Louise de la Vallière by Alexandre Dumas | NOOK Book (eBook) | Barnes & Noble
LOUISE DE LA VALLIERE

LOUISE DE LA VALLIERE

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by Alexandre Dumas
     
 

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Chapter I. Malaga.

During all these long and noisy debates between the opposite ambitions
of politics and love, one of our characters, perhaps the one least
deserving of neglect, was, however, very much neglected, very much
forgotten, and exceedingly unhappy. In fact, D'Artagnan--D'Artagnan,
we say, for we must call him by his name, to remind

Overview

Chapter I. Malaga.

During all these long and noisy debates between the opposite ambitions
of politics and love, one of our characters, perhaps the one least
deserving of neglect, was, however, very much neglected, very much
forgotten, and exceedingly unhappy. In fact, D'Artagnan--D'Artagnan,
we say, for we must call him by his name, to remind our readers of his
existence--D'Artagnan, we repeat, had absolutely nothing whatever to do,
amidst these brilliant butterflies of fashion. After following the king
during two whole days at Fontainebleau, and critically observing
the various pastoral fancies and heroi-comic transformations of his
sovereign, the musketeer felt that he needed something more than this to
satisfy the cravings of his nature. At every moment assailed by
people asking him, "How do you think this costume suits me, Monsieur
d'Artagnan?" he would reply to them in quiet, sarcastic tones, "Why,
I think you are quite as well-dressed as the best-dressed monkey to
be found in the fair at Saint-Laurent." It was just such a compliment
D'Artagnan would choose where he did not feel disposed to pay any other:
and, whether agreeable or not, the inquirer was obliged to be satisfied
with it. Whenever any one asked him, "How do you intend to dress
yourself this evening?" he replied, "I shall undress myself;" at which
the ladies all laughed, and a few of them blushed. But after a couple
of days passed in this manner, the musketeer, perceiving that nothing
serious was likely to arise which would concern him, and that the king
had completely, or, at least, appeared to have completely forgotten
Paris, Saint-Mande, and Belle-Isle--that M. Colbert's mind was occupied
with illuminations and fireworks--that for the next month, at least,
the ladies had plenty of glances to bestow, and also to receive in
exchange--D'Artagnan asked the king for leave of absence for a matter of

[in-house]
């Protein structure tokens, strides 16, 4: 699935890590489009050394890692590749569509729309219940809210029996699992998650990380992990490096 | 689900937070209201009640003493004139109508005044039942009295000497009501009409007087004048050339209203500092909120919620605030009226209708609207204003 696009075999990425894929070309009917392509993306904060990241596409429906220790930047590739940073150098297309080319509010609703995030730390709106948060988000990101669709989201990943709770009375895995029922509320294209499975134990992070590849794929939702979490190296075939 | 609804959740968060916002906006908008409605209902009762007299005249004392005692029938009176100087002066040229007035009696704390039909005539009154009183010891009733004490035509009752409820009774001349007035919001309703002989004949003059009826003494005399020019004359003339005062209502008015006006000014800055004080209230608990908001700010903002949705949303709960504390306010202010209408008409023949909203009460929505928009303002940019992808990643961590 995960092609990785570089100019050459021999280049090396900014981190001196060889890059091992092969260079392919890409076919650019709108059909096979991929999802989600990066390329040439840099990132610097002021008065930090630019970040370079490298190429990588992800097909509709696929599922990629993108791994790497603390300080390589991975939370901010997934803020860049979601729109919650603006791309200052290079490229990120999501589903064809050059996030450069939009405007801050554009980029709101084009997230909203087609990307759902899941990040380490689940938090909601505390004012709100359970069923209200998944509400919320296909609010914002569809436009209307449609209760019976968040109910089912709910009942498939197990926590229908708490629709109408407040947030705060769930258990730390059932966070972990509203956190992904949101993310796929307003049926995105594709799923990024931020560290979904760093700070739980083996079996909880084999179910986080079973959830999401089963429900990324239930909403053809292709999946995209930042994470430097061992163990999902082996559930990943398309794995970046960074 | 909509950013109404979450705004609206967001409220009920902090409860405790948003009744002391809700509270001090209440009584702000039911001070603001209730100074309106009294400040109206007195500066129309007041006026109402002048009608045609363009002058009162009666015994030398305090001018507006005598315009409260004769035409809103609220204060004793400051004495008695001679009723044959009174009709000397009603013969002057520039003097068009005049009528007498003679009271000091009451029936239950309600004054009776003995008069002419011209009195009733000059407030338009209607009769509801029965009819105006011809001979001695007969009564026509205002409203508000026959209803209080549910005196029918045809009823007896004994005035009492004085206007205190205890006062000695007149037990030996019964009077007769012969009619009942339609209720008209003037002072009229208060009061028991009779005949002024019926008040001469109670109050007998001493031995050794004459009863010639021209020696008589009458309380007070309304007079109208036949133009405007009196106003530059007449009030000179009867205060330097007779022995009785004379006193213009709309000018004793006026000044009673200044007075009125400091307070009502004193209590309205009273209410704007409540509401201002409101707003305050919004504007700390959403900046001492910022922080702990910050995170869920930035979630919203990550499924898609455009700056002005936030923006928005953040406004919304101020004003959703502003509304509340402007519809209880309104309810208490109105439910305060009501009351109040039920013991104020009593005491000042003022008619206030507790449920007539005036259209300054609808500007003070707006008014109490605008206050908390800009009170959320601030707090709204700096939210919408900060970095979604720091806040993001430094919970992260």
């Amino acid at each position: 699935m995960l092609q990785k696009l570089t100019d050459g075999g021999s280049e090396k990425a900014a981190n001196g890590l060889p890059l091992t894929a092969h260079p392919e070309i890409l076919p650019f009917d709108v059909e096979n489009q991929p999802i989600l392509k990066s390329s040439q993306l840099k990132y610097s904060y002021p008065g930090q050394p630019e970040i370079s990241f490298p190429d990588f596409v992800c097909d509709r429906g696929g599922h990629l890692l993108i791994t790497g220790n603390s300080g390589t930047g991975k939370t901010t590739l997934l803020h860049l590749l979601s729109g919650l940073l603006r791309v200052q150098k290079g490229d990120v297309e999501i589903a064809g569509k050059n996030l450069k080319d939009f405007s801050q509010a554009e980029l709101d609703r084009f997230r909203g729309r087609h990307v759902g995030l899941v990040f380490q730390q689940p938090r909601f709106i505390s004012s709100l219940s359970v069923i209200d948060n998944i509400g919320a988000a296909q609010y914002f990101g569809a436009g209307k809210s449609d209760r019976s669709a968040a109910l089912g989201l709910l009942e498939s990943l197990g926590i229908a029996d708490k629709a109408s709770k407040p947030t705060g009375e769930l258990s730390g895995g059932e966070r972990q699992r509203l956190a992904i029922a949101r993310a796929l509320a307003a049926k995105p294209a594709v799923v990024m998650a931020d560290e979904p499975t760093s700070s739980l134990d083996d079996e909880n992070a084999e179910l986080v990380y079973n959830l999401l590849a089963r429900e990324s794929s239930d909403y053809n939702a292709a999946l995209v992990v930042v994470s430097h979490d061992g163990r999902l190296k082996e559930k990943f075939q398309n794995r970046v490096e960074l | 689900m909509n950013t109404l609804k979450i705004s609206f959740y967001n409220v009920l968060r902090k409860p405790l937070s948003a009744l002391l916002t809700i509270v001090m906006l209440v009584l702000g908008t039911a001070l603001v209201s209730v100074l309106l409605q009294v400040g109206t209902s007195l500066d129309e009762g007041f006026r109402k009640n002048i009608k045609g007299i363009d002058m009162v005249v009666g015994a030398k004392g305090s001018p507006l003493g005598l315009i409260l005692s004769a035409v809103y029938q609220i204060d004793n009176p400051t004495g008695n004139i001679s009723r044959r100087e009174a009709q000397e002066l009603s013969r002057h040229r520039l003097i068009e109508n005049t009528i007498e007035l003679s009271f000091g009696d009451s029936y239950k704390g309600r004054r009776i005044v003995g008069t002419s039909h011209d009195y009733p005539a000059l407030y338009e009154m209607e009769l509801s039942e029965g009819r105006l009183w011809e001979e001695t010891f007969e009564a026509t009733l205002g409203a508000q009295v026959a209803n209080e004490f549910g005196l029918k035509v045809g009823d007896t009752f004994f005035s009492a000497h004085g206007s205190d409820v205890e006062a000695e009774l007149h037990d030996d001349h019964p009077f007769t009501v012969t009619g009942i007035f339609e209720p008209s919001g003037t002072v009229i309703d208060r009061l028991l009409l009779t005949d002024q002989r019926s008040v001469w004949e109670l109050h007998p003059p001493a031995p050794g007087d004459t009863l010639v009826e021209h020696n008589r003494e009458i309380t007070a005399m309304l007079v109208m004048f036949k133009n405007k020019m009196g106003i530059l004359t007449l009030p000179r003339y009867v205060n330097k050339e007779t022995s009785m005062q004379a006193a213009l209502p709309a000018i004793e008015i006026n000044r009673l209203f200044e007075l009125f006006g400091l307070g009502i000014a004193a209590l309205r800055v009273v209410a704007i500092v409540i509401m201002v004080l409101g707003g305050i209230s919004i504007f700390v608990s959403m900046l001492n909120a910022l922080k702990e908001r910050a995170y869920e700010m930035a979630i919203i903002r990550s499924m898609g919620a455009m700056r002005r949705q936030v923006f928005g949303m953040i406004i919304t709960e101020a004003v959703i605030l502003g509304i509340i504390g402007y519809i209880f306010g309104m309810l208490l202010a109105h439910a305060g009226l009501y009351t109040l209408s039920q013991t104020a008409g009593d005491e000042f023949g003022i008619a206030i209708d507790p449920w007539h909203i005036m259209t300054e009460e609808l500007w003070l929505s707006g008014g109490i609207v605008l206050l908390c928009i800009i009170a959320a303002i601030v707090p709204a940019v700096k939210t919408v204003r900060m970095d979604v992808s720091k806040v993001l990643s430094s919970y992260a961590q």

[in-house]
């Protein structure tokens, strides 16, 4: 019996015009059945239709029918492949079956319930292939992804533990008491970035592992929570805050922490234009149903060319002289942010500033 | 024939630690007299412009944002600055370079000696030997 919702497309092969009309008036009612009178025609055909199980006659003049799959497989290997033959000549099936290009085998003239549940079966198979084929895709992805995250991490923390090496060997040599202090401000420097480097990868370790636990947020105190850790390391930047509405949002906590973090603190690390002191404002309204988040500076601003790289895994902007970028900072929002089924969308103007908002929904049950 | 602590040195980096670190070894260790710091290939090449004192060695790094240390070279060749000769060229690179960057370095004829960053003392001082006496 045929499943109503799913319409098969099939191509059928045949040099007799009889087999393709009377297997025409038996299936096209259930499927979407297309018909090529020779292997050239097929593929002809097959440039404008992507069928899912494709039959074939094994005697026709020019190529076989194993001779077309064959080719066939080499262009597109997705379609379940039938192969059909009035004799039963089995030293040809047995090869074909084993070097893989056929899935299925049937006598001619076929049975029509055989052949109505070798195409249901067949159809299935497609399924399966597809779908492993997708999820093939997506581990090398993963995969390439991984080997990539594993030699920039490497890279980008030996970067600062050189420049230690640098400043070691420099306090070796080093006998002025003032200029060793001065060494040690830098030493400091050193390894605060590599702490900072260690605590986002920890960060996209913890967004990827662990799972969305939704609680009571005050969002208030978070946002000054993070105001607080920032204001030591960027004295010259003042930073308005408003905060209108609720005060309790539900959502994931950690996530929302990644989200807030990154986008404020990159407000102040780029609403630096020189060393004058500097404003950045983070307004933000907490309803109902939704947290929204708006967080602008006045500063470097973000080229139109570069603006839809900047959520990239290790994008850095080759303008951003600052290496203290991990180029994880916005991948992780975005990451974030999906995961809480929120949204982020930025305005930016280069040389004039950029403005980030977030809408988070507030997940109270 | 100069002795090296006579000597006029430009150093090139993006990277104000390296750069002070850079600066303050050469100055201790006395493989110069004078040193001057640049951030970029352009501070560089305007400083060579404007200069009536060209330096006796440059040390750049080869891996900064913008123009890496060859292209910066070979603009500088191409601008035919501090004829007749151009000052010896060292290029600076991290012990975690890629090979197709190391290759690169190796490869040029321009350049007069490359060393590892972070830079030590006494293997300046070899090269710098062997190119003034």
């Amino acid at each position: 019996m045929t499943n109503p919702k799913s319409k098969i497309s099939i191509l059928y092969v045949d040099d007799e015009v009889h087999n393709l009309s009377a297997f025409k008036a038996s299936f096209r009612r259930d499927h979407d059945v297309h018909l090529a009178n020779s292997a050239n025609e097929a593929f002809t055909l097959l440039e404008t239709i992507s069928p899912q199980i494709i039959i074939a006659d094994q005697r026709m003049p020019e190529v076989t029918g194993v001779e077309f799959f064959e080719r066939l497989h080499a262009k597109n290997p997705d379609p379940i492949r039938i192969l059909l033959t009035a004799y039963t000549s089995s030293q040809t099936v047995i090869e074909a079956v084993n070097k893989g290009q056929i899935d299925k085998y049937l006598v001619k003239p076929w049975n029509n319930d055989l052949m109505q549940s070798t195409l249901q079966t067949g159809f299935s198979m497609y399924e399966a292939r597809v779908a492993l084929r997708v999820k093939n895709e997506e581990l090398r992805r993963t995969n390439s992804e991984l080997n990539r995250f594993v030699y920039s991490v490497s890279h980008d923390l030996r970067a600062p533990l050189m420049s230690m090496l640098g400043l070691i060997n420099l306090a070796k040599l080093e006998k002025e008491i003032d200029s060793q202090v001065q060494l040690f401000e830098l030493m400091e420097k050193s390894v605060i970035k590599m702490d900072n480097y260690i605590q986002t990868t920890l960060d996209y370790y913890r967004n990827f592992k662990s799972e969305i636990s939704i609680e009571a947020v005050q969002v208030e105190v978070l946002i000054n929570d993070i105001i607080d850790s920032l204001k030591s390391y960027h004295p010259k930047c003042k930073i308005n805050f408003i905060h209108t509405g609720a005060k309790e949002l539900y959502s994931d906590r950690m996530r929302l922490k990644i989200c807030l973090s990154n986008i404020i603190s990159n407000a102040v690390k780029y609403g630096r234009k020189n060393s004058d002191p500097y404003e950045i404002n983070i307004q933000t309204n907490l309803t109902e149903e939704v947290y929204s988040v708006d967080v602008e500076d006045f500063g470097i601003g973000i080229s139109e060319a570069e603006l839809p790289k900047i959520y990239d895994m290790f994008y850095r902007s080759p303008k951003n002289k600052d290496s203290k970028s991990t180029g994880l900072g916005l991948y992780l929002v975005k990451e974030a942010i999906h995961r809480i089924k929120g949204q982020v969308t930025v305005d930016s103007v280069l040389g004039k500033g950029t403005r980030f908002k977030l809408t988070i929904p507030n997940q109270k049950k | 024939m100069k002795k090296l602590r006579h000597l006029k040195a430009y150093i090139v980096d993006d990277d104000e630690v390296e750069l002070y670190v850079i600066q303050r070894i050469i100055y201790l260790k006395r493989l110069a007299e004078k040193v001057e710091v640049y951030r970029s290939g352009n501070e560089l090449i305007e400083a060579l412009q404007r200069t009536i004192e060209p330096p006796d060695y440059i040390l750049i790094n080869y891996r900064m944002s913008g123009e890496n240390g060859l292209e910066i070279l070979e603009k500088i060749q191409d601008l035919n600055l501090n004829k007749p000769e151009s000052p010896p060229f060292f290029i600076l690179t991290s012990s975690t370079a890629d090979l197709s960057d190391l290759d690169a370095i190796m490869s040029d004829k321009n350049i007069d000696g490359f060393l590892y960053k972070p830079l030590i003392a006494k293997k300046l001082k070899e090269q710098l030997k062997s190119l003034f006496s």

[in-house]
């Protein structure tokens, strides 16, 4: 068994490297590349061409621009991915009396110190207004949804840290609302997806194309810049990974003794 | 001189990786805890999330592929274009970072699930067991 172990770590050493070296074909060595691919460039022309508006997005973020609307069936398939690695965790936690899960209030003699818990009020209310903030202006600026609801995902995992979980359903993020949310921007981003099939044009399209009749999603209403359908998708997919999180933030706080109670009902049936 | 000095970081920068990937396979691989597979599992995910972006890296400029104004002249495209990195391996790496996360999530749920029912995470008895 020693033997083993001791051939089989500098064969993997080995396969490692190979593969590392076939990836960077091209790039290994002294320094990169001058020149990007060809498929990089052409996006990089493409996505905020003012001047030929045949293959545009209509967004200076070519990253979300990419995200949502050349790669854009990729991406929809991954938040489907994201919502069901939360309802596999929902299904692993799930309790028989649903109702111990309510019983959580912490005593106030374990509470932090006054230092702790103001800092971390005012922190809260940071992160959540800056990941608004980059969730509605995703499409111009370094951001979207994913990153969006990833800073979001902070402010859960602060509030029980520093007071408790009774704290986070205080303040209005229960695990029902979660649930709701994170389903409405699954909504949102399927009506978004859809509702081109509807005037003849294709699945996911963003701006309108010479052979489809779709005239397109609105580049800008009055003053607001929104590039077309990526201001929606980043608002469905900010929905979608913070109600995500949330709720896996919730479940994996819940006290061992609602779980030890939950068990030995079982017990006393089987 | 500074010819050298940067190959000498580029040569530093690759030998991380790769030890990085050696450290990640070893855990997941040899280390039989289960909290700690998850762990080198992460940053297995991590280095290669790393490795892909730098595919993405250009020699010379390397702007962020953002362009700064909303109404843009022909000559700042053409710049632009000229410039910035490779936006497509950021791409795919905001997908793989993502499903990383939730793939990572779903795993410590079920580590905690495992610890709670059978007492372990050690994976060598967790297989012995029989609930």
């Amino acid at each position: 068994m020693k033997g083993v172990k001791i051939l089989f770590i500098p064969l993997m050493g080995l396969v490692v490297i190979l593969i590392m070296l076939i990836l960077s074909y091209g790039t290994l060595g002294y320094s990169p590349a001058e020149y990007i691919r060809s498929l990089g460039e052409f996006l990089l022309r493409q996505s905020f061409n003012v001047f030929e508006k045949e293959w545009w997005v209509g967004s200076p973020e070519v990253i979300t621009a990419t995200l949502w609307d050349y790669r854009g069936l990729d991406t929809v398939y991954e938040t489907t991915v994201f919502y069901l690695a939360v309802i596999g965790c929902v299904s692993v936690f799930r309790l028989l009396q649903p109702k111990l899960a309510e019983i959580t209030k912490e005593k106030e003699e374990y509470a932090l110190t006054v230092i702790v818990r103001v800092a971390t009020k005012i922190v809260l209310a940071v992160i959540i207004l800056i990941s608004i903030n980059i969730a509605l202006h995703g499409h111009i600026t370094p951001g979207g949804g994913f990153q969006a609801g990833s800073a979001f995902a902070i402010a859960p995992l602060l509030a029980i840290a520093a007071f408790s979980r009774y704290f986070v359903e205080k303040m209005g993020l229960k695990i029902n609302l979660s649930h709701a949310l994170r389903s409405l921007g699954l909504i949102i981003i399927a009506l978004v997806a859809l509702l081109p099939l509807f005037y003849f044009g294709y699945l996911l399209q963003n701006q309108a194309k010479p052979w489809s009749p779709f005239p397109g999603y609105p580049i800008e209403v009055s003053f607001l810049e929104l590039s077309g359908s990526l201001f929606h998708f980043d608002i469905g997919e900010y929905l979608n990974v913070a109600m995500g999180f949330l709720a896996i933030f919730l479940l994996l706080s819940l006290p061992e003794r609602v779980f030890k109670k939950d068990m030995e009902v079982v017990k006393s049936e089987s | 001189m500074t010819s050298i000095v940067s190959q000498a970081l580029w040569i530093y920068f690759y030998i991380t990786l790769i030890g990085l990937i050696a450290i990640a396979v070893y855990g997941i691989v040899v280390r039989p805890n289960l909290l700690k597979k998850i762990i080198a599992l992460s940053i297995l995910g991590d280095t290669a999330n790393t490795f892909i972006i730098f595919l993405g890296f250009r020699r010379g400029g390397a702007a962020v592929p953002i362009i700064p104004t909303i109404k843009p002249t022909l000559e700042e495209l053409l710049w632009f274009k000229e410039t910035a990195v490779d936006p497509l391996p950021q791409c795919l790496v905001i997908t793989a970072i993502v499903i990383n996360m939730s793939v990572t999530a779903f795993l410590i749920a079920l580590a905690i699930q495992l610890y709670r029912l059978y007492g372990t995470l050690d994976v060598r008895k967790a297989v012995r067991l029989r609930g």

private business. At the moment D'Artagnan made his request, his majesty
was on the point of going to bed, quite exhausted from dancing.

"You wish to leave me, Monsieur d'Artagnan?" inquired the king, with an
air of astonishment; for Louis XIV. could never understand why any one
who had the distinguished honor of being near him could wish to leave
him.

"Sire," said D'Artagnan, "I leave you simply because I am not of the
slightest service to you in anything. Ah! if I could only hold the
balancing-pole while you were dancing, it would be a very different
affair."

"But, my dear Monsieur d'Artagnan," said the king, gravely, "people
dance without balancing-poles."

"Ah! indeed," said the musketeer, continuing his imperceptible tone of
irony, "I had no idea such a thing was possible."

"You have not seen me dance, then?" inquired the king.

"Yes; but I always thought dancers went from easy to difficult acrobatic
feats. I was mistaken; all the more greater reason, therefore, that I
should leave for a time. Sire, I repeat, you have no present occasion
for my services; besides, if your majesty should have any need of me,
you would know where to find me."

"Very well," said the king, and he granted him leave of absence.

We shall not look for D'Artagnan, therefore, at Fontainebleau, for to do
so would be useless; but, with the permission of our readers, follow him
to the Rue des Lombards, where he was located at the sign of the Pilon
d'Or, in the house of our old friend Planchet. It was about eight
o'clock in the evening, and the weather was exceedingly warm; there
was only one window open, and that one belonging to a room on the
_entresol_. A perfume of spices, mingled with another perfume less
exotic, but more penetrating, namely, that which arose from the street,
ascended to salute the nostrils of the musketeer. D'Artagnan, reclining
in an immense straight-backed chair, with his legs not stretched out,
but simply placed upon a stool, formed an angle of the most obtuse form
that could possibly be seen. Both his arms were crossed over his head,
his head reclining upon his left shoulder, like Alexander the Great.
His eyes, usually so quick and intelligent in their expression, were
now half-closed, and seemed fastened, as it were, upon a small corner of
blue sky that was visible behind the opening of the chimneys; there was
just enough blue, and no more, to fill one of the sacks of lentils, or
haricots, which formed the principal furniture of the shop on the
ground floor.

Product Details

ISBN-13:
2940012860194
Publisher:
SAP
Publication date:
03/10/2011
Sold by:
Barnes & Noble
Format:
NOOK Book
File size:
433 KB

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